a) The treatment must be regarded as necessary from a veterinary medical evaluation
b) The application must be written in the specific form (Appendix 4)
c) Full veterinary record describing the work-up that led to the diagnosis (included results of examination, test results etc).
d) The medication the dog receives must be specified, including dosages etc.
e) Evaluation of the application is done individually for each case.
f) For exception to be granted, the minimum is that the dog appears clinically healthy and shows no symptoms of disease while on medication. The health and welfare of the dog must not be compromised by competitions or training for competitions.
g) In order for the application to be evaluated, the owner must enclose a written description or medical record from the veterinarian, describing the diagnosis – this document will be submitted to the breed club.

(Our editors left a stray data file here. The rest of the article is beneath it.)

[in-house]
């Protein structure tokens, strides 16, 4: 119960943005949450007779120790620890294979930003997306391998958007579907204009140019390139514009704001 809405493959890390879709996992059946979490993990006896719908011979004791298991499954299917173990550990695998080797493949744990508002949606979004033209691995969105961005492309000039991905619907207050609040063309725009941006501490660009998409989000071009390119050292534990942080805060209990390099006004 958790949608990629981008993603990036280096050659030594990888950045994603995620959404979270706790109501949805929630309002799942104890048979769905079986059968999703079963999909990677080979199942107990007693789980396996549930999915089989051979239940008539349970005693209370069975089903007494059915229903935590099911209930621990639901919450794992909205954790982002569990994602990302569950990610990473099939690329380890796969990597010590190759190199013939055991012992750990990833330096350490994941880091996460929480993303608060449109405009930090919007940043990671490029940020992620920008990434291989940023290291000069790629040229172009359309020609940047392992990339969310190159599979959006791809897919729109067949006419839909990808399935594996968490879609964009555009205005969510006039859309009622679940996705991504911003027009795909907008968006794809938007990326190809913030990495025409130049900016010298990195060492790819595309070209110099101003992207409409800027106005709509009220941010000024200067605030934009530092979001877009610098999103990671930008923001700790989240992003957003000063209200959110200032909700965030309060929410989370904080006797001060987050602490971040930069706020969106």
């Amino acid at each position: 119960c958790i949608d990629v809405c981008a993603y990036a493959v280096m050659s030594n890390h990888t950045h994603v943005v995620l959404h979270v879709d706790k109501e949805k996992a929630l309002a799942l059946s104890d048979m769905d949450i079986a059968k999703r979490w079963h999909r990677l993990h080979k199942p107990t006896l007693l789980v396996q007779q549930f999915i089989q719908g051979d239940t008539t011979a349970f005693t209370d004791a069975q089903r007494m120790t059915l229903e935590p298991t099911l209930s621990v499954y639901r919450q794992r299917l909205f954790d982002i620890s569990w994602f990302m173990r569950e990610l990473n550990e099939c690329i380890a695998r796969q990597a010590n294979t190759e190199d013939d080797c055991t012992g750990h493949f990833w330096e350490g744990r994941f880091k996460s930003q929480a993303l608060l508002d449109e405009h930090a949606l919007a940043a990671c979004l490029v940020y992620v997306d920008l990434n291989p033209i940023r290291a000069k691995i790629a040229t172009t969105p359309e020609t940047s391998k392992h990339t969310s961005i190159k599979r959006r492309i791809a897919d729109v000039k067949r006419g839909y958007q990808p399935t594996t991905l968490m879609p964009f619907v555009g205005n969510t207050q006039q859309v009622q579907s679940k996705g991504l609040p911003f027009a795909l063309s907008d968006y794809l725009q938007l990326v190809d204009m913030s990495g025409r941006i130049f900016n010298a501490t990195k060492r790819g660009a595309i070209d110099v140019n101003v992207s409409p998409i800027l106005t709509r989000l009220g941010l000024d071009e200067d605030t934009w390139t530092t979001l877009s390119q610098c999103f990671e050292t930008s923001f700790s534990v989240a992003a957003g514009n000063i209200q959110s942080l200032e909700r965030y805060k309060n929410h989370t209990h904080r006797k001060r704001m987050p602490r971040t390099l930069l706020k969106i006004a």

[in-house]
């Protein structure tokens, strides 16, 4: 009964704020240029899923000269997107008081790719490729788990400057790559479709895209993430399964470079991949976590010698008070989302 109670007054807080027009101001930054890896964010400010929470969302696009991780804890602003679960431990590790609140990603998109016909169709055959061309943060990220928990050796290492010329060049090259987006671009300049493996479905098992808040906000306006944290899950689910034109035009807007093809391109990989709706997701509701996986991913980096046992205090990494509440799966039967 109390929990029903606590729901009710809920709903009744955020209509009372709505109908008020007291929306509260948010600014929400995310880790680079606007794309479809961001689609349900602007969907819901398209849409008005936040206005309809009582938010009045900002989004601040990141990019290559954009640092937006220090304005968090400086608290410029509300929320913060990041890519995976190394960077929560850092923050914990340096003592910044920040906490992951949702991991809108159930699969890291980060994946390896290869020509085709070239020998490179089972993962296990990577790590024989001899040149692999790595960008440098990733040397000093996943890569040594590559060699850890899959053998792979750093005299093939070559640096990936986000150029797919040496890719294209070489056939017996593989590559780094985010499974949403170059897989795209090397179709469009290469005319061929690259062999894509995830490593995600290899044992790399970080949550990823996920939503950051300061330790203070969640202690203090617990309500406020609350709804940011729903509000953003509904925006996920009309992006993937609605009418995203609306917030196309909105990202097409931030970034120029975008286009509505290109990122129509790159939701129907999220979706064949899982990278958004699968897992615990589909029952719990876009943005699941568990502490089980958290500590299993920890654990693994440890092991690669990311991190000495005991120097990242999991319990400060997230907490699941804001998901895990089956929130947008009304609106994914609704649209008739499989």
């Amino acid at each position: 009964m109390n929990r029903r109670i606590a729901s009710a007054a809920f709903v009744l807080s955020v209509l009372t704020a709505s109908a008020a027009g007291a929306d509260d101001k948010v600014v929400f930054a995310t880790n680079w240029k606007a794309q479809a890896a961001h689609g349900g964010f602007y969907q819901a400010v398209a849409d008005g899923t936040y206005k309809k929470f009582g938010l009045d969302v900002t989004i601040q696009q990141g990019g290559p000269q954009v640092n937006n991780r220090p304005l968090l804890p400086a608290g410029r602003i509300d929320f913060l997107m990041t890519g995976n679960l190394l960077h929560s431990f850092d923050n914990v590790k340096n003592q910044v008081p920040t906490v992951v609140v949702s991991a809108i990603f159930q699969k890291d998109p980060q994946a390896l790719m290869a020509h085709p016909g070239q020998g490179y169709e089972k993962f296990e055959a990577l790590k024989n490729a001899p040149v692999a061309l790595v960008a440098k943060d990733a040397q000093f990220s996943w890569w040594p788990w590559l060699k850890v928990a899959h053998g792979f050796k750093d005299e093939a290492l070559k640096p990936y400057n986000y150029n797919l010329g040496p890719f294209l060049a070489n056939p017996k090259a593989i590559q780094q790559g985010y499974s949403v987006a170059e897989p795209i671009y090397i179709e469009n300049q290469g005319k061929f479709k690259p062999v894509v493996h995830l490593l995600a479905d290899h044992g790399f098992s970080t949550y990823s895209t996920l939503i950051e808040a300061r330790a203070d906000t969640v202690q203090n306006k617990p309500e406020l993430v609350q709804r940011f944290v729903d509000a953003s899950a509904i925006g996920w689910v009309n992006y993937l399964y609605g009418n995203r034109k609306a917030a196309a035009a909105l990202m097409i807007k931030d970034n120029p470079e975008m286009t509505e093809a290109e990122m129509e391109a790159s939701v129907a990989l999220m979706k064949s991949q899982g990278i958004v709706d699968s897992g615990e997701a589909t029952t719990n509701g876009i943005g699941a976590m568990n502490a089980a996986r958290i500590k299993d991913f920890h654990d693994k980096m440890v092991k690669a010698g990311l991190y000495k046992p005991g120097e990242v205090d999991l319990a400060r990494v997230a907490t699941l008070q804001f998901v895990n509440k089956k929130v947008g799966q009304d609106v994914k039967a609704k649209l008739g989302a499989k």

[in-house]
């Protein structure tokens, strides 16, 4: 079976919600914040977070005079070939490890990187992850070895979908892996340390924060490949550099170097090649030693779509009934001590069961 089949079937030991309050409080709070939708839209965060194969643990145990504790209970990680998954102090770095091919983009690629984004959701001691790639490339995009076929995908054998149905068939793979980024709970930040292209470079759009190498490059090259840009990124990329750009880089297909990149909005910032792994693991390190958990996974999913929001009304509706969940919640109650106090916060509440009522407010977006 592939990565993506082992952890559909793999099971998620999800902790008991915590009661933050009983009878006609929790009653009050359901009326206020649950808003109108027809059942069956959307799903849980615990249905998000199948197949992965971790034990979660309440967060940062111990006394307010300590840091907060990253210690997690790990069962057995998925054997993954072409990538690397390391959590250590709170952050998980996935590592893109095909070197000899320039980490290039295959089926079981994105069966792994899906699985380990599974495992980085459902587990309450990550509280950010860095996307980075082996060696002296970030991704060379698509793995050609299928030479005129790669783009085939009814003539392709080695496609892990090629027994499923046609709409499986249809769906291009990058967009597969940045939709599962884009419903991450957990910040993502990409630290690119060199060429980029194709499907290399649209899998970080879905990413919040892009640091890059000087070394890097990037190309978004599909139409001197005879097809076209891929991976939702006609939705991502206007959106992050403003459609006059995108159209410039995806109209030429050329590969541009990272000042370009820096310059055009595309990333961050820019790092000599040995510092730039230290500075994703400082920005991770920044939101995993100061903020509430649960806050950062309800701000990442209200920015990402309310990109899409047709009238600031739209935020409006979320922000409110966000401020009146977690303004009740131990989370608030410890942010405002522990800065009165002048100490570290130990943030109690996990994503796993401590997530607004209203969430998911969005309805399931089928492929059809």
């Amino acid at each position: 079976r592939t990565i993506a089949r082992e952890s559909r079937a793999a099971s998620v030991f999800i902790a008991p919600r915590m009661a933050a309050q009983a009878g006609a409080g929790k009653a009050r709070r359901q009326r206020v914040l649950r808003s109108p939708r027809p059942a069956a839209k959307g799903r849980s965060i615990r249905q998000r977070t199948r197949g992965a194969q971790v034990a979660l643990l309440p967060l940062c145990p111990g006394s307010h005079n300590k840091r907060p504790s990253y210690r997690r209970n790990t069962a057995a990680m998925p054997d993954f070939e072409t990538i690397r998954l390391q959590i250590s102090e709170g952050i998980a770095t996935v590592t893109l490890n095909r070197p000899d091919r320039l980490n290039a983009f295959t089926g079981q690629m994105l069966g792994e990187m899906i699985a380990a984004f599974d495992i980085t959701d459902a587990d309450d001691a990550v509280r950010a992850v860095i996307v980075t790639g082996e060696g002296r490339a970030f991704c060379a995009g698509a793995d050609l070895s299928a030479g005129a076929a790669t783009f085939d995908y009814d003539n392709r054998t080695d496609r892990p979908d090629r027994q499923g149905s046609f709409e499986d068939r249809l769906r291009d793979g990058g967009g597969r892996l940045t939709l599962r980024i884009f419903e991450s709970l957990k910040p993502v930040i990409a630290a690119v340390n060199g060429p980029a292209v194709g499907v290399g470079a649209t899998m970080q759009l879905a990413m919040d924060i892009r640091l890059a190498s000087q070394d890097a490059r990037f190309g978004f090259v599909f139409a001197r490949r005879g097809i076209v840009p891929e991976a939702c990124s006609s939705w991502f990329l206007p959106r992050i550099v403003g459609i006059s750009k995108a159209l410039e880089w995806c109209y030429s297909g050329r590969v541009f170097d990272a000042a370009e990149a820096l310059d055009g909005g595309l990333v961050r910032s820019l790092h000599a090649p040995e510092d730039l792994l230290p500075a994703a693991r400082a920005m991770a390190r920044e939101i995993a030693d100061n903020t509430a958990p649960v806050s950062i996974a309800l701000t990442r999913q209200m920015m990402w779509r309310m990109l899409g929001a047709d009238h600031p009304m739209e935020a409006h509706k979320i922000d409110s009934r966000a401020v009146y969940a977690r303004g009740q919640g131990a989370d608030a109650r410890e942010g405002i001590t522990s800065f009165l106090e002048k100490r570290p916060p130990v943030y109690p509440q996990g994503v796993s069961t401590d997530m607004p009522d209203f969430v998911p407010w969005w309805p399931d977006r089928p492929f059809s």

h) Exception must be granted for each type of competition if the dog is supposed to compete in more than one kind of sport.
i) Exception may be granted for a specific period of time, or unlimited.
j) If the dog's condition or medication changes (including dosages), this must be reported to the NKK. If treatment with additional substances is required, a new application must be submitted.
9. VIOLATION OF THESE RULES
Violating these rules may lead to loss of achieved results/titles, and cases are investigated and evaluated by the NKK's Disciplinary Committee to decide penalties in each case. In cases when violence of public legislation is suspected, the incident will be reported to the authorities (Norwegian Food Safety Authority) or the Police.
CLICK TO OPEN ATTACHED FILE: The Norwegian Kennel Club Anti-doping-regulations 2015.pdf